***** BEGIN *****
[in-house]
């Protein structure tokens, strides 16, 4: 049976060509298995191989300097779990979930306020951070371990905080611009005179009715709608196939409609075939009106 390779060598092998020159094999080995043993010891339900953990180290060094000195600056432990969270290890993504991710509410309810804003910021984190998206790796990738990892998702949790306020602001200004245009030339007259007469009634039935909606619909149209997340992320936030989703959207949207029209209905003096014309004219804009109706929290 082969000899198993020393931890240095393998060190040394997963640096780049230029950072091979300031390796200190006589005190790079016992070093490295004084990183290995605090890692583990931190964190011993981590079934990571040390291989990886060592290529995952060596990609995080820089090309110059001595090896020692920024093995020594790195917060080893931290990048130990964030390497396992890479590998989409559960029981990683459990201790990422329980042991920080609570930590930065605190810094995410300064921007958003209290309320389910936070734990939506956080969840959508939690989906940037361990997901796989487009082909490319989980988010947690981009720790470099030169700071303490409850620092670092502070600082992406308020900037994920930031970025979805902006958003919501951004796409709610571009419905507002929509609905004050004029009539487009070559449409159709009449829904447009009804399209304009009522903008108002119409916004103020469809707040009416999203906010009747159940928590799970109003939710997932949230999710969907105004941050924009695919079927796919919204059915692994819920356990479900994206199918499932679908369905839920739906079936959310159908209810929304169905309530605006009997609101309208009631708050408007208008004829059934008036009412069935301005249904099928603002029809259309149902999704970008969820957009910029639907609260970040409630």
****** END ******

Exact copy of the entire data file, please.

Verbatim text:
[in-house]
């Protein structure tokens, strides 16, 4: 049976060509298995191989300097779990979930306020951070371990905080611009005179009715709608196939409609075939009106 390779060598092998020159094999080995043993010891339900953990180290060094000195600056432990969270290890993504991710509410309810804003910021984190998206790796990738990892998702949790306020602001200004245009030339007259007469009634039935909606619909149209997340992320936030989703959207949207029209209905003096014309004219804009109706929290 082969000899198993020393931890240095393998060190040394997963640096780049230029950072091979300031390796200190006589005190790079016992070093490295004084990183290995605090890692583990931190964190011993981590079934990571040390291989990886060592290529995952060596990609995080820089090309110059001595090896020692920024093995020594790195917060080893931290990048130990964030390497396992890479590998989409559960029981990683459990201790990422329980042991920080609570930590930065605190810094995410300064921007958003209290309320389910936070734990939506956080969840959508939690989906940037361990997901796989487009082909490319989980988010947690981009720790470099030169700071303490409850620092670092502070600082992406308020900037994920930031970025979805902006958003919501951004796409709610571009419905507002929509609905004050004029009539487009070559449409159709009449829904447009009804399209304009009522903008108002119409916004103020469809707040009416999203906010009747159940928590799970109003939710997932949230999710969907105004941050924009695919079927796919919204059915692994819920356990479900994206199918499932679908369905839920739906079936959310159908209810929304169905309530605006009997609101309208009631708050408007208008004829059934008036009412069935301005249904099928603002029809259309149902999704970008969820957009910029639907609260970040409630």